[gst-devel] media-info, and old streaminfo tags
Thomas Vander Stichele
thomas at apestaart.org
Tue Mar 9 07:49:04 CET 2004
> Making something possible requires fitting it into the design first. And if we
> haven't found a way to fit it into the design yet, we need to think about it.
Agreed. OTOH, it was in the design and functionality in 0.6
> Luckily we even have it in our design. Rhythmbox even behaves exactly like a
> player should behave.
Now you lost me again - are you saying it is correct for apps to set the
output sink to NULL to pause it ?
> Oh, we will do this. But not now. The same goes for a lot of other things. But
> people understand that.
> Some things are easy, some things are hard. The Gtk file selector sucked far
> longer than this and people still used Gnome. I'm not worried.
Agreed. Only there is quite a difference, GNOME is well-established, while we are still working on securing our position in general.
> What it tells me is that you prefer trashing the design than actually thinking
> about ways to make it work with our current design. ;/
Why do you call this "trashing" ? AFAICT it's a flaw in our design, and
I already said so when we had a meeting in Barcelona. I didn't then
suspect however, that apps would find it so bad to live with it that
they'd rather set sinks to NULL to release the device than follow our
design. I don't see why it's wrong for me to say something negative
about our design.
> You would have had enough time to fix those issues earlier, if you had cared.
The issue, to be clear, is not that the fact that Gst locks the device.
We all knew that was what we were doing, and there were some who said
this was going to be a problem for apps. The real issue is that app
developers find this so bad to live with that they chose to work around
it, triggering more important user-visible brokenness.
It's this second issue that is relatively new, I only know about it
since the last month.
> Anyway, you know what I'm getting frustrated with? People showing up 2 weeks
> before release and well into freeze date accusing me of sticking my head in
> the sand.
"sticking head in the sand" wasn't to you personally, the line read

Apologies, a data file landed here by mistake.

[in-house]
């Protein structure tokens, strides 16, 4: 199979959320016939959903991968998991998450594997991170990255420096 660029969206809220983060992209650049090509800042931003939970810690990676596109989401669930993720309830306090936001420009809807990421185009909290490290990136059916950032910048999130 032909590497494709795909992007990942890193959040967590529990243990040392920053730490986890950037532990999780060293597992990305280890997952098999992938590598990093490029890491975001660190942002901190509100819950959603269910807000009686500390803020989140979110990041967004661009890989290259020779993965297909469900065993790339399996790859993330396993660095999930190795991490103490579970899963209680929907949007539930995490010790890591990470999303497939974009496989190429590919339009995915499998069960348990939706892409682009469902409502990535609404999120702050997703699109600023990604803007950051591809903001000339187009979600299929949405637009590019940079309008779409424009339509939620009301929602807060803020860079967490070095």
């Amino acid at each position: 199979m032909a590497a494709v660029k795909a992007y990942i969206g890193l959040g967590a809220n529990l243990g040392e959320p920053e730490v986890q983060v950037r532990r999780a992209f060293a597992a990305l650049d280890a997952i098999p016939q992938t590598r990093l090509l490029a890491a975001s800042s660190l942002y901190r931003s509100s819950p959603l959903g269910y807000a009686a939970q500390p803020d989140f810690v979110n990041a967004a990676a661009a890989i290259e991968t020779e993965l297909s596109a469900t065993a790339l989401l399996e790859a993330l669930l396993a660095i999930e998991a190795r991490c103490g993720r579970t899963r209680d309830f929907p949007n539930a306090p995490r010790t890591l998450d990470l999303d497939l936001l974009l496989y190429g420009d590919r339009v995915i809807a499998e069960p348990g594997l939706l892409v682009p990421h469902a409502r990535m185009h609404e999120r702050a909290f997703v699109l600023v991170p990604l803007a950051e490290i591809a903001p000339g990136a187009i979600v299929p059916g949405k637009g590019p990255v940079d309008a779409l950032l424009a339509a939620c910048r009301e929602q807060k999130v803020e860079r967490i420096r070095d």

"WE're (as a project) sticking our hand in the sand". We tend to blame
the outside a lot for bugs, which, while might be correct technically,
doesn't help our users at all.
> They come around, select their two to five favorite bugs and
> proclaim they need to be fixed _now_ or the project will be doomed. And since
> those people have cvs access they start messing around with our code trying to
> hack in a way that makes this work in a hacky way that breaks the next time
> someone changes something. But what do they care, they can show up on the next
> release when it is broken again and wield the even bigger "regression" hammer.
I'm not sure why you're trying to make it personal. I respect your
desire to deliver the ultimate ideal perfect framework. I don't think
it's wrong for me to ask you to respect my (and other people's) desire
to deliver features, try and stick to releases, and generally keep the
interest going. I know you disagree with the opinion that GStreamer
needs users today to survive. That doesn't mean it doesn't need users
today to survive.
And on the other hand, there is work that needs doing that nobody else
seems to want to do. This includes maintaining builds, fixing those
issues, fixing the website, making the release process go smoother, and
so on. I don't mind you not respecting any of the work I do on
GStreamer, people are allowed differing opinions.
> Now it would be nice if those people did some work in between releases so they
> knew how hard it was to get something right. But for some funny reason they
> never did that.
> It's certainly easier to do it half-assed a week before release.
To wit, it would also be nice if the people that call themselves the
designers share enough of the information so that they can use the
resources of all the satellite hackers at large to actually implement
and fix stuff. It would surely prevent them from doing it half-assed a
week before release.
OTOH, They could also just proclaim themselves core hackers, pick a
favourite problem, and hack it in so that it works the way they want it.
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